WHY DOGS DO WHAT THEY DO

 

Play Biting

This is normal puppy behavior.  This is how puppies learn how to use their teeth as in how hard is too hard. Dogs normally bite each other when they play. They have learned how hard they can bite another dog without hurting the other dog. What is normal in canine play is not acceptable in dog to human play. Human skin is much more tender than canine skin.

 

Jumping Up


Dogs jump up on us for several reasons.

1)     It is an attention seeking behavior, as it is very difficult not to notice.

2)     In the canine world, dogs greet each other face to face. Our human faces are high in the air for a dog.

3)     A common human reaction is to push the dog away, much in the same way we play with a dog.

 

Pulling on Leash

Dogs learn to pull on leash when they are puppies.  They learn from an early age that the way a walk works is that they pull and the human follows.

 

High Energy in the Morning and Afternoon

Humans are designed to have on long active period during the day. Cats are designed to have one long active period during the night. Dogs are designed to have two active periods – dawn and dusk.

 

Chewing Shoes


Dogs live in a scent world we humans can only imagine. They are attracted to scented items. Things like shoes, socks, underwear, trashcans and hand held items like pens, pencils, remote controls and cell phones.

 


Barking


Dogs bark, bay, howl and growl; this is how they communicate. Reasons for "barking" could be because they're trying to alert us, or they're happy and excited, or because they don't like something, or because they're bored, or simply because they like their own voice and like to hear themselves "talk". Growling however, can be that they're afraid, angry, or it can be a warning (as in "stay away"), or a prelude to a fight. However Rotties generally growl when they're happy, sad, angry or bored; as this is their version of the "bark".

 


Breed Tendencies

There are many predictable behaviors that are more likely to surface depending on what job a particular breed was designed for.  Most breeds were developed for a specific job and the qualities that were needed for that job were selectively accentuated and bred for.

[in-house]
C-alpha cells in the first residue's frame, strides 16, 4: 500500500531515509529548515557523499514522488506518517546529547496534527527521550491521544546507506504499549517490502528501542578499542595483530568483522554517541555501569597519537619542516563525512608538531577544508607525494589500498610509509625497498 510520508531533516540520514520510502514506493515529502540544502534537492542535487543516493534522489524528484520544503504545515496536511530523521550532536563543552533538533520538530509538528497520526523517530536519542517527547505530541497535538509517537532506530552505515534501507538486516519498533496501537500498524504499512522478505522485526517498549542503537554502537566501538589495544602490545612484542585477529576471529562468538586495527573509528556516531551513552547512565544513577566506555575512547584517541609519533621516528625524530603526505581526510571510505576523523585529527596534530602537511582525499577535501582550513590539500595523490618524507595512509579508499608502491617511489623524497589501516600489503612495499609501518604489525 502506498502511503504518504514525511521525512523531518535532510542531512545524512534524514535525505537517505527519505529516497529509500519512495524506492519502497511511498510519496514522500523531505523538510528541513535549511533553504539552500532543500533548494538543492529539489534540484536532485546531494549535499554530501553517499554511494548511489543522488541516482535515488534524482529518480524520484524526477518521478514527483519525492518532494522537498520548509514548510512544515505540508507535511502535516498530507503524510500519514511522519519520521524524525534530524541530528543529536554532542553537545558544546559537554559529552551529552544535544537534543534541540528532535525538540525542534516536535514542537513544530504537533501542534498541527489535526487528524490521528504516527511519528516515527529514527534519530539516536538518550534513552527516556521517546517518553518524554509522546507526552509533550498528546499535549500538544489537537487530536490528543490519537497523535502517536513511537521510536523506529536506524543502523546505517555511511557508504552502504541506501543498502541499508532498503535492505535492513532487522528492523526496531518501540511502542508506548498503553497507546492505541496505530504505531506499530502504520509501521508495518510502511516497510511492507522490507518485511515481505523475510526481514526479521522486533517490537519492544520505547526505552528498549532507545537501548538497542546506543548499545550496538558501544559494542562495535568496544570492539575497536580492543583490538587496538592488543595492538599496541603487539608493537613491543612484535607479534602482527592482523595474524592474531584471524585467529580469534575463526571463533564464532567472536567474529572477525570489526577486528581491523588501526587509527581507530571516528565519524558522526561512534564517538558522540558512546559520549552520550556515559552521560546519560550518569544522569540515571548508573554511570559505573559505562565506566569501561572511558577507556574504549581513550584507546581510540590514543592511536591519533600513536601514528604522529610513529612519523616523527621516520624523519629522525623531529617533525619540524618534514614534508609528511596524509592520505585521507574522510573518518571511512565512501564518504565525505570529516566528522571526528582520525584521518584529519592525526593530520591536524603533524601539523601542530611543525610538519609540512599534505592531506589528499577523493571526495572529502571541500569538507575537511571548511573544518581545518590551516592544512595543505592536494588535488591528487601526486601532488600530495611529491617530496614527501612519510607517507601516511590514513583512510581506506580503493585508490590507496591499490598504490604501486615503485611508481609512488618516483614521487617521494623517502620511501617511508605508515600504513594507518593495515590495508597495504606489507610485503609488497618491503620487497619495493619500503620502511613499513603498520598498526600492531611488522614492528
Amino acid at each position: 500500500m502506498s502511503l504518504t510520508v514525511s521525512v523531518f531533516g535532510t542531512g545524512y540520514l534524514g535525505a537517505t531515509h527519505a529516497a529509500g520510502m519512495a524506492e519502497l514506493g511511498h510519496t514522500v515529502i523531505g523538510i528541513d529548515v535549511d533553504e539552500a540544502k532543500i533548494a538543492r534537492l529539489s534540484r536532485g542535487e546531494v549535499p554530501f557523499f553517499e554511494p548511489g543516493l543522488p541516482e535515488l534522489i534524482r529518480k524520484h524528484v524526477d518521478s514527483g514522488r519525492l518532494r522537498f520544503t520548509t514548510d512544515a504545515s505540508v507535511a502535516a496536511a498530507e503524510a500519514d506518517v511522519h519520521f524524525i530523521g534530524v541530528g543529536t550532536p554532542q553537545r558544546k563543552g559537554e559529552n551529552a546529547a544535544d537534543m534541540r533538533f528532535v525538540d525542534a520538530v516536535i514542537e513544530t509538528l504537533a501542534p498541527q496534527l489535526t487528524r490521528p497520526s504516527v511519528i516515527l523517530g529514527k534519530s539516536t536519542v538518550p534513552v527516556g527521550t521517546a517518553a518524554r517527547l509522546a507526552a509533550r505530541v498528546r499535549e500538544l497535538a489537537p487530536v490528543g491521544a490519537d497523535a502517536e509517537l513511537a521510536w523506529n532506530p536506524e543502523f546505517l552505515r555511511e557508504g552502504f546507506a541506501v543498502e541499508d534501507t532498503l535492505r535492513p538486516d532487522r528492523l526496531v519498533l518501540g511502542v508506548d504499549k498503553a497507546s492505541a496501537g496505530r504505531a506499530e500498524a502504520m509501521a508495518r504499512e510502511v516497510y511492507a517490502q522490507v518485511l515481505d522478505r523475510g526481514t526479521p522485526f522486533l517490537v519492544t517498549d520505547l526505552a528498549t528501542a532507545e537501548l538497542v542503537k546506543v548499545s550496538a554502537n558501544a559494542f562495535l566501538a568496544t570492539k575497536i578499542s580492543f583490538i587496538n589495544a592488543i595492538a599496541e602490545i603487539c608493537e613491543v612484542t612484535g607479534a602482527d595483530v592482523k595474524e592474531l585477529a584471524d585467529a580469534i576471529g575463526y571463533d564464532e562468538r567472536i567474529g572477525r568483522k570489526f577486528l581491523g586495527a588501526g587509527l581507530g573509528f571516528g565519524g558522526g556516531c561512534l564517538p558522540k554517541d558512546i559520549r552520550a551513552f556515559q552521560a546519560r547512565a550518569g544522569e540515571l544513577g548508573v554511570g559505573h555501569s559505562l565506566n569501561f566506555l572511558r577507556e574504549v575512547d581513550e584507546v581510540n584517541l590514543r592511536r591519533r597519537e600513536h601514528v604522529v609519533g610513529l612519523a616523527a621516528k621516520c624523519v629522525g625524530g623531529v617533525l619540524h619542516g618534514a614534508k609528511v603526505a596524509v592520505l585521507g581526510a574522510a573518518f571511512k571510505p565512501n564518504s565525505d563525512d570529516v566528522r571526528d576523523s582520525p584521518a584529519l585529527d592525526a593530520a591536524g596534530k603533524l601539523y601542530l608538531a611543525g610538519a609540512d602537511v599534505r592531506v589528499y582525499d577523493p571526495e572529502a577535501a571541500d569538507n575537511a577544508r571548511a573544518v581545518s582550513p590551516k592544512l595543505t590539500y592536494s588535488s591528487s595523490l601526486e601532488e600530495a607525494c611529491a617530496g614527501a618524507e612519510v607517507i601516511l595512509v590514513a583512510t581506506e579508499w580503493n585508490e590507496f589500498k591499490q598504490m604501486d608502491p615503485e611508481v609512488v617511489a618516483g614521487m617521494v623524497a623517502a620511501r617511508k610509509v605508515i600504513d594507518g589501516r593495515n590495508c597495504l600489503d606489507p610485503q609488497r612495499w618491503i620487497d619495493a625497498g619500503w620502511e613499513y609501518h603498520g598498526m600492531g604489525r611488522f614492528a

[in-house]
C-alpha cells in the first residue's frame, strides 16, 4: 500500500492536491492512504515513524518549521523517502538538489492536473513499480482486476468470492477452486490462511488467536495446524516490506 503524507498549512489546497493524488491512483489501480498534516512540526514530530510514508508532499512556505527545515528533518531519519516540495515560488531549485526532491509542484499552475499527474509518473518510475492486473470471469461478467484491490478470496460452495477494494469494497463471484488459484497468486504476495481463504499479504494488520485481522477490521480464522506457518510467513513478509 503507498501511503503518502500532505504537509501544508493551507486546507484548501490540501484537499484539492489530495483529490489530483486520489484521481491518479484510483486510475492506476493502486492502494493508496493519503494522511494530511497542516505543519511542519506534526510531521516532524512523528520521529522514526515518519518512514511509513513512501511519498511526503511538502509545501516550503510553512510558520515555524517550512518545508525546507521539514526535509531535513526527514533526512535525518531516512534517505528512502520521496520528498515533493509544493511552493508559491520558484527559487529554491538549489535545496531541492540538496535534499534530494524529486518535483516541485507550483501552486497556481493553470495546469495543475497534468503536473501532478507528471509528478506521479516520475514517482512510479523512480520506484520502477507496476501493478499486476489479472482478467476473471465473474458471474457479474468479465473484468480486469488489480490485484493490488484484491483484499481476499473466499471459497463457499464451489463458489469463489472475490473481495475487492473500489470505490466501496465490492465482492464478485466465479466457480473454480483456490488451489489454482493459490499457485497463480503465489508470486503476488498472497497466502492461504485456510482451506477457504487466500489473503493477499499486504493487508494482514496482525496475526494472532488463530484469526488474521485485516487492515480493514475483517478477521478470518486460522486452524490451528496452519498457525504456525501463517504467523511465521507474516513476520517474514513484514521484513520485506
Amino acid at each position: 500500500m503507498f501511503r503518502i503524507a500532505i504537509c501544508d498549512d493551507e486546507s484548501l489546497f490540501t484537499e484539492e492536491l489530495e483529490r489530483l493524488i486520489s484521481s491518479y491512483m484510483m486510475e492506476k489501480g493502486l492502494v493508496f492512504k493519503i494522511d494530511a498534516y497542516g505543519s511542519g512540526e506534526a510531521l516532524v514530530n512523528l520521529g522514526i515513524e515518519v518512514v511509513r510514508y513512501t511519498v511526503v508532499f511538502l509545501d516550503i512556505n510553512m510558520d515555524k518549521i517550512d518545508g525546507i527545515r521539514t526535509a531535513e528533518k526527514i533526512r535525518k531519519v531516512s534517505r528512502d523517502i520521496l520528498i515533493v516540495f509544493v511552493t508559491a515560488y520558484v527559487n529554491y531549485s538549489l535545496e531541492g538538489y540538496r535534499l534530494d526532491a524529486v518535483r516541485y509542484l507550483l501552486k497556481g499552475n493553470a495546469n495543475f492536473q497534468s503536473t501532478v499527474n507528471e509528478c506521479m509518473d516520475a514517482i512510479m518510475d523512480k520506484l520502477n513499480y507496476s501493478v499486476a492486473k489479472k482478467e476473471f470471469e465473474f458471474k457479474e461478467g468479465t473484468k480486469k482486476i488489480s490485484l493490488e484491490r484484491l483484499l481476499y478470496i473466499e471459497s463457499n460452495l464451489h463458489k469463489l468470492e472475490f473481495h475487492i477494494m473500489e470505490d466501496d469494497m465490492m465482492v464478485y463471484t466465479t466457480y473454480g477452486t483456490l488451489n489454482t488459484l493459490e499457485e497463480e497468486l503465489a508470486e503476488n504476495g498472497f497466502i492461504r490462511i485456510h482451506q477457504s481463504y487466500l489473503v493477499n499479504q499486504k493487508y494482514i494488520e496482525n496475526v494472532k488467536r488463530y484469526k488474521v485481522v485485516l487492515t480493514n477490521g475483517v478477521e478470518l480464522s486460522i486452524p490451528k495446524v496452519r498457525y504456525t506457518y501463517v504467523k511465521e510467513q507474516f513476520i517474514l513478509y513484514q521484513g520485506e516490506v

Some common behaviors that can cause problems that were specifically bred for can be seen in certain breed groups:

 


  • Herding breeds were developed to herd livestock. The job of herding involves being very agile, quick on their feet, reactive to movement and to chase runaway livestock.  In herding breeds we tend to see problems with over reactivity and chasing things like children and cars.

 

  • Guarding breeds were developed to guard things, whether those things were their humans, their homes, or possessions.  They were bred to be reactive, fearless and not back down from a threat.  In guarding breeds we tend to see problems with resource guarding, over reactivity and not easily intimidated by heavy handed training methods.

 

  • Terriers were bred to hunt game underground and not be intimidated by whatever they find underground.  In terriers, the problems we tend to see is digging in the yard and being very persistent in trying to get what they want.

 

  • Scent hounds were bred to follow scent trails and to ignore the rest of the world to better concentrate on the trail.  In scent hounds the problems we tend to see is that they become very distracted outside and ignore humans over scents.

 

  • Sight hounds were bred to follow the sight of game and to ignore the rest of the world to better concentrate on the moving game.  In sight hounds the problems we tend to see is that they become very distracted outside and ignore humans over movement.

 

These tendencies do not make a particular breed “good” or “bad”.  It simply makes that particular breed suited for the job it was created for.  It also depends on what qualities the owner is looking for and if these tendencies fit into the owner’s lifestyle.

 

These tendencies give you an idea of what problems you are likely to have and a better chance of being able to prevent them from developing in the first place.  It is good to have an idea of what you may have to spend extra time and effort to prevent or resolve.  It is also a good idea to develop things to channel your dog’s tendencies into more desirable endeavors.

 

That said, a particular breed’s tendencies are simply that – tendencies.  There is not a guarantee that a dog of a particular breed will develop all of the specific breed tendencies.  All that the word tendency means is that those behaviors are more likely to happen.

 


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